Public

Starting with the original by Ray Franklin who found it very hard to get published because so many people think that by becoming a Parish Councillor you lose your right to speak for yourself . Not a bit of it, to speak on behalf of the Council requires you to be authorised to do so. Speaking under your own name, whoever you are is part of your Statutory Rights.

Total destruction

 I am a native of Elsenham; I have resided in this Village for all of my 62 plus years. I have witnessed the growth within the Parish over that time. I charted the increase within the pages of my book. I related how

Our previous Parish Council Chairman, John Hurwitz, had warned everyone that when the Main Sewer came, we should expect much growth. He was certainly proved correct!

 In 1971 the population was 1217. In the mid-70s the Sewer came to Elsenham, by 1991 the population had risen to 2151! In 2009 we are just a little short of 2000 on the Electoral Role, add the non-voters and Elsenham has a population of 2500 plus. But there is another problem, in the early 1950s, (when I started school); in Stansted Road there were less than a dozen privately owned cars. Now in Stansted Road there are more than 30! I could cycle to School in Stansted in comparative safety and indeed for four years until 1957, I did. For the next 47 years I first cycled and then travelled by car to work, through Stansted. I observed over that half-century at first – hand the problem which is “Grove Hill.”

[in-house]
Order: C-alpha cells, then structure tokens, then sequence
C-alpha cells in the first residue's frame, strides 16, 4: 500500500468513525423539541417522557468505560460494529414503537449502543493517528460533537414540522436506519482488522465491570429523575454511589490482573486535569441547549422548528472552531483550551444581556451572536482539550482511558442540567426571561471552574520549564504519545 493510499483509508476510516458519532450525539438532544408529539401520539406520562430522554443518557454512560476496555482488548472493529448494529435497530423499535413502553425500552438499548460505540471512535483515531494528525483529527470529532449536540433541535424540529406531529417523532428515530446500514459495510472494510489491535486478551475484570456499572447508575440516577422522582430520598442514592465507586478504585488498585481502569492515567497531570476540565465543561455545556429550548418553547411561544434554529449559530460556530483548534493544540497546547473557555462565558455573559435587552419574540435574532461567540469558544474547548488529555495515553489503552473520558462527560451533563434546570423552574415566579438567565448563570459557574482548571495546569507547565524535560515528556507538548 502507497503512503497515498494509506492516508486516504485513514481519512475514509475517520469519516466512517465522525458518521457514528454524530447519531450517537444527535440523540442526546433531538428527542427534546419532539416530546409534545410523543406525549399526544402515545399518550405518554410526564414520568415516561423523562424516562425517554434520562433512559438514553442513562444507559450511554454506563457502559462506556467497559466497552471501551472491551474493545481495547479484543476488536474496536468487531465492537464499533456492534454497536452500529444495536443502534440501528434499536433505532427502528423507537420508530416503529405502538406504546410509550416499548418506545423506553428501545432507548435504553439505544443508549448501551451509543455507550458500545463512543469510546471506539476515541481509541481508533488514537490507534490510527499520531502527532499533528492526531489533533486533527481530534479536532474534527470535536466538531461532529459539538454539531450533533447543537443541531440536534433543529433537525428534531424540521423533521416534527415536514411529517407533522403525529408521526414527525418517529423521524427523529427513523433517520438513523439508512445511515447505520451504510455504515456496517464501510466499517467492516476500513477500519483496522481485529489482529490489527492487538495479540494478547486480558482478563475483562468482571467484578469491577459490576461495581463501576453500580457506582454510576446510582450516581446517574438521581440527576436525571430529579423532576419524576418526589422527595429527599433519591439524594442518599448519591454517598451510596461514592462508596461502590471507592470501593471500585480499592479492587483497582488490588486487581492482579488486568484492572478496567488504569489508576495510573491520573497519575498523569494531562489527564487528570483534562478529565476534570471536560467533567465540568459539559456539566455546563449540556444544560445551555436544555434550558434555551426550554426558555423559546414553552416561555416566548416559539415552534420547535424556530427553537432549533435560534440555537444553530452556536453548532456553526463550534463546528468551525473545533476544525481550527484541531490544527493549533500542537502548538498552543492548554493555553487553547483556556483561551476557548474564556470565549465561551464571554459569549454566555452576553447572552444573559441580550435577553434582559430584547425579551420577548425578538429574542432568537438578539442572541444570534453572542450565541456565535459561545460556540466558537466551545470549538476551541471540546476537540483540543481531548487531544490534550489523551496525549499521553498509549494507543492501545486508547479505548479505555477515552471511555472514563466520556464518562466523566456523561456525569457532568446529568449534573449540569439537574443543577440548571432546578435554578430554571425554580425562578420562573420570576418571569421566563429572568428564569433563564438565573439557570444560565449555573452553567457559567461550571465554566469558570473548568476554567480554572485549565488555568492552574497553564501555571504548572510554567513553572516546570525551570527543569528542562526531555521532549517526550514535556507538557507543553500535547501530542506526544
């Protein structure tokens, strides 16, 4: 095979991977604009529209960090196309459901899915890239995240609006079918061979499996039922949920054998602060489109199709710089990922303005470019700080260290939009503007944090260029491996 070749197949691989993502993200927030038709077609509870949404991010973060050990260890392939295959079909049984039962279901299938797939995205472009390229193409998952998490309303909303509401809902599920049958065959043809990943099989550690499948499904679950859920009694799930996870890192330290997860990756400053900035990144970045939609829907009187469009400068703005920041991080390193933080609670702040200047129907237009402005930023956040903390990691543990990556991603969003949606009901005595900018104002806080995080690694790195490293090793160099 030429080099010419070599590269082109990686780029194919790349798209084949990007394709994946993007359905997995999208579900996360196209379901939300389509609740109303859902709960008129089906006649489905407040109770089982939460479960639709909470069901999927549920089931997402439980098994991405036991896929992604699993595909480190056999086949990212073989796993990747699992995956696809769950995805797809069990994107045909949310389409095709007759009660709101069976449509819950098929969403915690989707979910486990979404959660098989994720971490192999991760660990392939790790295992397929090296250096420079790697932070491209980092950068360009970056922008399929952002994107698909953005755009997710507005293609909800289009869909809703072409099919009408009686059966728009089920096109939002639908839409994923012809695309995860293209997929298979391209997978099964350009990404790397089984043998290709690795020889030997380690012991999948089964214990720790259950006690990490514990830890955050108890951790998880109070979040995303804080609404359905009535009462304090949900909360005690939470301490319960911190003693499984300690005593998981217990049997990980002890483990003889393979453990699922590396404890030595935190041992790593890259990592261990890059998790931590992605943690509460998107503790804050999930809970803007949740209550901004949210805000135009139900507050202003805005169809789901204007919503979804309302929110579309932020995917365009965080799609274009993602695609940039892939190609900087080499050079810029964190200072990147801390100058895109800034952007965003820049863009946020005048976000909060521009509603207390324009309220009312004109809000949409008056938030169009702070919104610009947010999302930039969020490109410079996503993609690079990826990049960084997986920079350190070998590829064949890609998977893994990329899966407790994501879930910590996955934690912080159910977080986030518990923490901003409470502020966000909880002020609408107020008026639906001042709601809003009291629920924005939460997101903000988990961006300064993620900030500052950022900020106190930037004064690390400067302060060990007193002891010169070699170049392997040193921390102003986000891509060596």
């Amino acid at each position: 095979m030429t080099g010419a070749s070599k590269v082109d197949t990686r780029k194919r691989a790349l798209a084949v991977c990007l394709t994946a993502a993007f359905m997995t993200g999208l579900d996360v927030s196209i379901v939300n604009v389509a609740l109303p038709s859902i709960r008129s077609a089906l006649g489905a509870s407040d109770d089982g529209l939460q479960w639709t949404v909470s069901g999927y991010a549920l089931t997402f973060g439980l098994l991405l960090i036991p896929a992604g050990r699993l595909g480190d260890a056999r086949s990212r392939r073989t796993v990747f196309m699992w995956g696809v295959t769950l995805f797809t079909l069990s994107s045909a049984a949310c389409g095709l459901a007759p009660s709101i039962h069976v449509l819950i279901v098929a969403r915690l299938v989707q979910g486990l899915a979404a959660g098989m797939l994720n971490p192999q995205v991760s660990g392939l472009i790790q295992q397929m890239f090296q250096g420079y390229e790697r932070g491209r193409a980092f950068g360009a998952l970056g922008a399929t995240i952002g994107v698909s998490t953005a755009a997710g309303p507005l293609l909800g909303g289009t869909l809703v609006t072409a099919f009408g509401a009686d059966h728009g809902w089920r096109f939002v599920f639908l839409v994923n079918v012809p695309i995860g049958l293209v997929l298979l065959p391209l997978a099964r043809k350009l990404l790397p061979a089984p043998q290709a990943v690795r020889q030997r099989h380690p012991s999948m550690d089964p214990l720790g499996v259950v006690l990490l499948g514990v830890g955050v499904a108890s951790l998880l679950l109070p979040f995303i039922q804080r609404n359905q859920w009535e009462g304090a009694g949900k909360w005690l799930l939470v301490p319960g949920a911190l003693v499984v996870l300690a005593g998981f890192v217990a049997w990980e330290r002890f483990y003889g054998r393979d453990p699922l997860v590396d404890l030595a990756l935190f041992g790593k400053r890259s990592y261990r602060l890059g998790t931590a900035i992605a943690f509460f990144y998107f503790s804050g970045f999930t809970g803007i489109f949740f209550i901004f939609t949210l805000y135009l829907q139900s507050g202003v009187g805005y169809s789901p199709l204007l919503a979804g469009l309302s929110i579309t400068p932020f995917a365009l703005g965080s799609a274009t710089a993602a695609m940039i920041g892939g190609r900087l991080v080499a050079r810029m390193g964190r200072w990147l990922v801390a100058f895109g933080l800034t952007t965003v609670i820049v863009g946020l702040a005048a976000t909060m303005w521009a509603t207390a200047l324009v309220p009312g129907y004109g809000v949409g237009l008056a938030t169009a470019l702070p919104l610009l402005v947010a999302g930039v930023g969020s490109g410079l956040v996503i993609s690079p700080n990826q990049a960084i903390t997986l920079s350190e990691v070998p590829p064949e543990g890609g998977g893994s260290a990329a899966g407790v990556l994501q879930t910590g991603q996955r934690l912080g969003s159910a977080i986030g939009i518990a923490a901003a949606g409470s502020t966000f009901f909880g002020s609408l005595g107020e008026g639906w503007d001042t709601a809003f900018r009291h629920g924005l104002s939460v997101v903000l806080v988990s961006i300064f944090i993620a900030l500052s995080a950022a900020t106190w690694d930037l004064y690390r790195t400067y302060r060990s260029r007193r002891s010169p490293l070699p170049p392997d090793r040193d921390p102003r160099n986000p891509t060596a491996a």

Vehicles, travelling from Elsenham to Stortford have to negotiate that notorious bottleneck. Over time I have witnessed some glorious traffic jams. Cosmetic changes have been made to the road but the problem is insoluble. I gave evidence at the Planning Enquiry when Elsenham Parish Council opposed successfully the large Housing Estate which in a much “slimmed down” form became “Leigh Drive.” I stated to the Planning Inspector that we could expect, “Vehicular Constipation,” on Grove Hill if more cars attempted to use it.

  This is why I am so concerned by the stance of some of our residents. Having displayed a united front against “Eco Town” madness & “Option” insanity we now see some being prepared to “Cuddle-up” to Planners. It is proposed to put forward “Sacrificial” (my word), sites which are the “least worst” within our Parish. My position is totally unchanged. I am opposed to ANY Volume Building within Elsenham.

 Another large (certainly 40 plus) estate would signal the total destruction of this Village. I am “agin” it and anyone who cares for the quality of life within Elsenham and does not want to queue for ages at the top of Grove Hill should also be “agin” it!

 

Update, At the most recent Elsenham Parish Council Meeting the U.D.C’.s Strategic Housing Land Availability Assessment together with the P.C.s draft response was presented to the Council Members. I stated from the outset my position. I was totally opposed to any volume building within the Village.  There are, I am sure other arguments to why we should be opposed to further large expansion. My biggest concern however is the inability to accommodate any additional vehicle throughput in Grove Hill. There are major problems NOW.

 At the start of this document in response to the first of eight proposed eight sites.  It also stated, (and I quote), “Grove Hill access must be assessed by Highways.” I proposed a small amendment, I felt that this should read, “Grove Hill access must be assessed by Highways and improved.

 I felt that just assessing Grove Hill and not seeking to improve the situation was pointless.

There was a vote on my amendment and I lost. Therefore the document will go forward to Uttlesford District Council without seeking any improvement to Grove Hill!

 The vote was perfectly democratic and all was correct, but I still feel bad. Any “Green Light” (however small), we give to the planners without seeking to correct our road inadequacies must be a bad thing.

 

Comments on Strategic Housing Land Availability Assessment